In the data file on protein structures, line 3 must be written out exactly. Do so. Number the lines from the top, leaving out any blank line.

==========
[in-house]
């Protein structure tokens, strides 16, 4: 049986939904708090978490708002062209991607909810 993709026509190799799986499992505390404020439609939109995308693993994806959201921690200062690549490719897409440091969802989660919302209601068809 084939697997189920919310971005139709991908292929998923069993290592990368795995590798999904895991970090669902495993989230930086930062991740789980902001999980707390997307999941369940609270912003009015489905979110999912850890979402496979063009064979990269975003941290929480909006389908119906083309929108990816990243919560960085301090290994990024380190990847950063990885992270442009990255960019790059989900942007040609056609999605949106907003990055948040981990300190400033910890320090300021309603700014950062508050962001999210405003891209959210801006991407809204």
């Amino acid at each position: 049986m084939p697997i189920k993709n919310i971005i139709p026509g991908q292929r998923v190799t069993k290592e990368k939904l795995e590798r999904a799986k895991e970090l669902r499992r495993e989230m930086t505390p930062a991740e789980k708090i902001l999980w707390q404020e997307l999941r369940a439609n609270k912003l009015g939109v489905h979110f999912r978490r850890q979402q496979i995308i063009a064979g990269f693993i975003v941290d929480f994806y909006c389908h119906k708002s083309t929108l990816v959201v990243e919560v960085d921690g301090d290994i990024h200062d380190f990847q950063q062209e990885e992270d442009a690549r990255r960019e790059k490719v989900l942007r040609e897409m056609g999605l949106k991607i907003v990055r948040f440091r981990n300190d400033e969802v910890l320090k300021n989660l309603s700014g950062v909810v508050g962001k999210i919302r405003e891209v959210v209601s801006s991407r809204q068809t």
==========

């Amino acid at each position: 049986m084939p697997i189920k993709n919310i971005i139709p026509g991908q292929r998923v190799t069993k290592e990368k939904l795995e590798r999904a799986k895991e970090l669902r499992r495993e989230m930086t505390p930062a991740e789980k708090i902001l999980w707390q404020e997307l999941r369940a439609n609270k912003l009015g939109v489905h979110f999912r978490r850890q979402q496979i995308i063009a064979g990269f693993i975003v941290d929480f994806y909006c389908h119906k708002s083309t929108l990816v959201v990243e919560v960085d921690g301090d290994i990024h200062d380190f990847q950063q062209e990885e992270d442009a690549r990255r960019e790059k490719v989900l942007r040609e897409m056609g999605l949106k991607i907003v990055r948040f440091r981990n300190d400033e969802v910890l320090k300021n989660l309603s700014g950062v909810v508050g962001k999210i919302r405003e891209v959210v209601s801006s991407r809204q068809t």